Advertising

    The system that immediately suggests itself is alphabetical, and for years that was how I organized most of my papers: alphabetical by author’s last name, just like my books. The problem with this system is that while it’s easy to figure out where new papers go – just look at the author’s last name – file retrieval is a pain. If I want information on food taboos in the South Pacific, for example, I have to remember that Margaret Mead wrote about that topic. Mead’s easy to remember – she is probably the most famous of all anthropologists – but what if the paper I want is something I glanced at by an author whose name I can’t recall, maybe a graduate student at an obscure university?

    To solve the problem of retrieval, I reorganized many of my files according to main subject. This is the system that David Allen recommends in Getting Things Done, and it does greatly assist with retrieval. After several years of topic-based filing, I had several nicely organized drawers with folders arranged alphabetical by topic: “Colonialism” after  “Cold War” and before  “Counter-Insurgency”. Finding a folder full of references on any particular topic was a breeze.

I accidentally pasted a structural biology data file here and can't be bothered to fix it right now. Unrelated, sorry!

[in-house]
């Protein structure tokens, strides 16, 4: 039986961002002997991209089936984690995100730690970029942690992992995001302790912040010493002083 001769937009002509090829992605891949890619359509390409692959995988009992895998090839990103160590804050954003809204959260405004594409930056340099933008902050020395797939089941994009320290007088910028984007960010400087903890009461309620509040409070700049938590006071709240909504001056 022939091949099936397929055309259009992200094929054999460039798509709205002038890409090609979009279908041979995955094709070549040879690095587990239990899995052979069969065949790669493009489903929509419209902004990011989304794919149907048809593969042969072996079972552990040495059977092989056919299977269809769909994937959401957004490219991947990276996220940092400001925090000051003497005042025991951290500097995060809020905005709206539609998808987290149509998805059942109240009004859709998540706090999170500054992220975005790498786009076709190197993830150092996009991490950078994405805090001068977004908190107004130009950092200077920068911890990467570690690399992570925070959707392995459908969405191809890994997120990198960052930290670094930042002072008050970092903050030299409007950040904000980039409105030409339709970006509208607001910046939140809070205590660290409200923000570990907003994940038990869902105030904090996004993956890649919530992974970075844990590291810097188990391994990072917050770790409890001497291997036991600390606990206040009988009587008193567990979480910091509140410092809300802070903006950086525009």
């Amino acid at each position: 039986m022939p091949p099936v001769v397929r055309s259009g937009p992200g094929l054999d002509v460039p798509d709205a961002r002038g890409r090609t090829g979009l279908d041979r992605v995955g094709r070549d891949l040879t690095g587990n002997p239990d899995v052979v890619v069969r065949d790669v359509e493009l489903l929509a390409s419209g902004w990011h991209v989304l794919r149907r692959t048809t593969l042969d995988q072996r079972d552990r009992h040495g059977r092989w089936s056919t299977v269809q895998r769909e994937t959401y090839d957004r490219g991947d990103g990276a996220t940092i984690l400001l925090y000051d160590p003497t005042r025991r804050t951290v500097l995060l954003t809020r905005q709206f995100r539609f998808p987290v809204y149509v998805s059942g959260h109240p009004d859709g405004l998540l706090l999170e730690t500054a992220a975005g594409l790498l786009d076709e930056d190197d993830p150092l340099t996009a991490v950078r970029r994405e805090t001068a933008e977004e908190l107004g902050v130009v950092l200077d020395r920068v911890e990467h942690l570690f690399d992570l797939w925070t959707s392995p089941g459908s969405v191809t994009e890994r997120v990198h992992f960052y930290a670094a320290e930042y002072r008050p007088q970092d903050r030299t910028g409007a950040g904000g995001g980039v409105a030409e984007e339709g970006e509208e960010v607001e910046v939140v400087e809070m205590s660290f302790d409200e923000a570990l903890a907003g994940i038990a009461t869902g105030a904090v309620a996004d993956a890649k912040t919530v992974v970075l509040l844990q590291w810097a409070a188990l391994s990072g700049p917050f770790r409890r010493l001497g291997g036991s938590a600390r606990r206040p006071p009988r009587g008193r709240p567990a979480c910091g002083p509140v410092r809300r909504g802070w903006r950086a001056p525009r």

On top of the filing cabinet, though, was a growing pile of unfiled papers. Un-file-able papers. Papers that dealt equally with two or more topics, papers that didn’t lend themselves to any easily-remembered topic heading, and so on. As Allen notes, if it takes more than a few seconds to file something, the chances that you’ll do it drop drastically – filing has to be quick, easy, and even fun, or we’ll resist doing it. Which means that as my pile of work I couldn’t categorize, label, and file in a few seconds grew, I became more and more resistive towards filing altogether.

    And thus my empire of paper fell.

    Advertising

    Enter the Paper Dragon

    The system I am beginning to implement is inspired by the system used by the Paper Tiger document management software. In the Paper Tiger system, files are numbered and filed low to high. Each new document or group of documents goes into the next available empty folder, and a description of the contents and keywords are entered under that folder’s number in the software’s database. Thus, my folder full of resources on counter-insurgency might be in folder 08174; to find it, I simply search the database for “counter-insurgency”, which will tell me exactly where the documents I need are.